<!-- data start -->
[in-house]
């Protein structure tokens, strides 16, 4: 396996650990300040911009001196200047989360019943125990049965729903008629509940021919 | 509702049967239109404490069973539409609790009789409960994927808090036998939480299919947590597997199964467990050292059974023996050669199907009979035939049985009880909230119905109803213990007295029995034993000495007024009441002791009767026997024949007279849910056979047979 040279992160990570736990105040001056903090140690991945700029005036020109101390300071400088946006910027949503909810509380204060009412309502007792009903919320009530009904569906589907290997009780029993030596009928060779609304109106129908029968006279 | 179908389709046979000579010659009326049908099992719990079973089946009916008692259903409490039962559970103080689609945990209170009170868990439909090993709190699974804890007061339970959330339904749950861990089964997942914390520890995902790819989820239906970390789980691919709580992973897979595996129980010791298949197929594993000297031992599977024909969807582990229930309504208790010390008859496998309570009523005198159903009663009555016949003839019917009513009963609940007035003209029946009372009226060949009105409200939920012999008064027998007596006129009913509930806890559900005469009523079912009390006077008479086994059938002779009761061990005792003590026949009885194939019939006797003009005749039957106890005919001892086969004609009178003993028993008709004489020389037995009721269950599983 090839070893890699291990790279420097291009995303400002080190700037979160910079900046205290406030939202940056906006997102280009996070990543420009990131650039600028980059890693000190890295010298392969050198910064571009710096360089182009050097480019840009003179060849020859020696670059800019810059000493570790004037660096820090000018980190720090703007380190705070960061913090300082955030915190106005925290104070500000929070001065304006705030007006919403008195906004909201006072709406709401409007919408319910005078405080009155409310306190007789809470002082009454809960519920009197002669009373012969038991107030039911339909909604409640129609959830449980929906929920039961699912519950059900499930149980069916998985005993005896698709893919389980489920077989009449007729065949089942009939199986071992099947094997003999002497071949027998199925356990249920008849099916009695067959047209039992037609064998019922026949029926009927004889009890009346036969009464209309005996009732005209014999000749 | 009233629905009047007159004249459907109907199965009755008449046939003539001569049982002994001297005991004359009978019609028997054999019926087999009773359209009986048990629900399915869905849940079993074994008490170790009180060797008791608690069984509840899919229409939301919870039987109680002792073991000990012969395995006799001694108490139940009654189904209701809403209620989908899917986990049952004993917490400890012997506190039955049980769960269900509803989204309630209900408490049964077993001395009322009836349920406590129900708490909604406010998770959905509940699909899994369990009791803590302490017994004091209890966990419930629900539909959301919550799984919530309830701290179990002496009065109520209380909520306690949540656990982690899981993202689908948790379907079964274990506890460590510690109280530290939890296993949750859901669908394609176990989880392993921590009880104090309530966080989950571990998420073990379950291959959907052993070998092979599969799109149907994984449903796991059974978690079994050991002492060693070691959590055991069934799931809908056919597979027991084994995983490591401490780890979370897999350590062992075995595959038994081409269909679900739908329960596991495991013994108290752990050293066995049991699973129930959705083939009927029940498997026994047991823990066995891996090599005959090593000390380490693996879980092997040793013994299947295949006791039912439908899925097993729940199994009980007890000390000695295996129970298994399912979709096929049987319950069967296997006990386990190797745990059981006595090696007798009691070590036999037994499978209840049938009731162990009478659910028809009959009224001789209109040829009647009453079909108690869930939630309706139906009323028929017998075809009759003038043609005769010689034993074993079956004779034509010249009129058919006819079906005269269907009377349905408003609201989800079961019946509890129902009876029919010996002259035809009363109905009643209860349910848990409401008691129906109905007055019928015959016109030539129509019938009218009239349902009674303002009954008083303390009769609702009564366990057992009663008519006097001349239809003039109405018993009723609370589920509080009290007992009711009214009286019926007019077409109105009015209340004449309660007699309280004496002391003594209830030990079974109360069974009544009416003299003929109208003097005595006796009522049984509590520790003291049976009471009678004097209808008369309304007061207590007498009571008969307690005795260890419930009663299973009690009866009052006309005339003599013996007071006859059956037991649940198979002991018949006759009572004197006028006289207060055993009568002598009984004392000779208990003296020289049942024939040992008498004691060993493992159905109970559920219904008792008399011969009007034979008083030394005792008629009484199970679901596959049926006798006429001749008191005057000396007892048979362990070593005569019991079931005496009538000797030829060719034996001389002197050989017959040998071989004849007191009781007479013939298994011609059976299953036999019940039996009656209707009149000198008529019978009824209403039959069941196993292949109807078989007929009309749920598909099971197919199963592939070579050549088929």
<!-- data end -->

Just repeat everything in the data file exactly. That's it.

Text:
[in-house]
């Protein structure tokens, strides 16, 4: 396996650990300040911009001196200047989360019943125990049965729903008629509940021919 | 509702049967239109404490069973539409609790009789409960994927808090036998939480299919947590597997199964467990050292059974023996050669199907009979035939049985009880909230119905109803213990007295029995034993000495007024009441002791009767026997024949007279849910056979047979 040279992160990570736990105040001056903090140690991945700029005036020109101390300071400088946006910027949503909810509380204060009412309502007792009903919320009530009904569906589907290997009780029993030596009928060779609304109106129908029968006279 | 179908389709046979000579010659009326049908099992719990079973089946009916008692259903409490039962559970103080689609945990209170009170868990439909090993709190699974804890007061339970959330339904749950861990089964997942914390520890995902790819989820239906970390789980691919709580992973897979595996129980010791298949197929594993000297031992599977024909969807582990229930309504208790010390008859496998309570009523005198159903009663009555016949003839019917009513009963609940007035003209029946009372009226060949009105409200939920012999008064027998007596006129009913509930806890559900005469009523079912009390006077008479086994059938002779009761061990005792003590026949009885194939019939006797003009005749039957106890005919001892086969004609009178003993028993008709004489020389037995009721269950599983 090839070893890699291990790279420097291009995303400002080190700037979160910079900046205290406030939202940056906006997102280009996070990543420009990131650039600028980059890693000190890295010298392969050198910064571009710096360089182009050097480019840009003179060849020859020696670059800019810059000493570790004037660096820090000018980190720090703007380190705070960061913090300082955030915190106005925290104070500000929070001065304006705030007006919403008195906004909201006072709406709401409007919408319910005078405080009155409310306190007789809470002082009454809960519920009197002669009373012969038991107030039911339909909604409640129609959830449980929906929920039961699912519950059900499930149980069916998985005993005896698709893919389980489920077989009449007729065949089942009939199986071992099947094997003999002497071949027998199925356990249920008849099916009695067959047209039992037609064998019922026949029926009927004889009890009346036969009464209309005996009732005209014999000749 | 009233629905009047007159004249459907109907199965009755008449046939003539001569049982002994001297005991004359009978019609028997054999019926087999009773359209009986048990629900399915869905849940079993074994008490170790009180060797008791608690069984509840899919229409939301919870039987109680002792073991000990012969395995006799001694108490139940009654189904209701809403209620989908899917986990049952004993917490400890012997506190039955049980769960269900509803989204309630209900408490049964077993001395009322009836349920406590129900708490909604406010998770959905509940699909899994369990009791803590302490017994004091209890966990419930629900539909959301919550799984919530309830701290179990002496009065109520209380909520306690949540656990982690899981993202689908948790379907079964274990506890460590510690109280530290939890296993949750859901669908394609176990989880392993921590009880104090309530966080989950571990998420073990379950291959959907052993070998092979599969799109149907994984449903796991059974978690079994050991002492060693070691959590055991069934799931809908056919597979027991084994995983490591401490780890979370897999350590062992075995595959038994081409269909679900739908329960596991495991013994108290752990050293066995049991699973129930959705083939009927029940498997026994047991823990066995891996090599005959090593000390380490693996879980092997040793013994299947295949006791039912439908899925097993729940199994009980007890000390000695295996129970298994399912979709096929049987319950069967296997006990386990190797745990059981006595090696007798009691070590036999037994499978209840049938009731162990009478659910028809009959009224001789209109040829009647009453079909108690869930939630309706139906009323028929017998075809009759003038043609005769010689034993074993079956004779034509010249009129058919006819079906005269269907009377349905408003609201989800079961019946509890129902009876029919010996002259035809009363109905009643209860349910848990409401008691129906109905007055019928015959016109030539129509019938009218009239349902009674303002009954008083303390009769609702009564366990057992009663008519006097001349239809003039109405018993009723609370589920509080009290007992009711009214009286019926007019077409109105009015209340004449309660007699309280004496002391003594209830030990079974109360069974009544009416003299003929109208003097005595006796009522049984509590520790003291049976009471009678004097209808008369309304007061207590007498009571008969307690005795260890419930009663299973009690009866009052006309005339003599013996007071006859059956037991649940198979002991018949006759009572004197006028006289207060055993009568002598009984004392000779208990003296020289049942024939040992008498004691060993493992159905109970559920219904008792008399011969009007034979008083030394005792008629009484199970679901596959049926006798006429001749008191005057000396007892048979362990070593005569019991079931005496009538000797030829060719034996001389002197050989017959040998071989004849007191009781007479013939298994011609059976299953036999019940039996009656209707009149000198008529019978009824209403039959069941196993292949109807078989007929009309749920598909099971197919199963592939070579050549088929």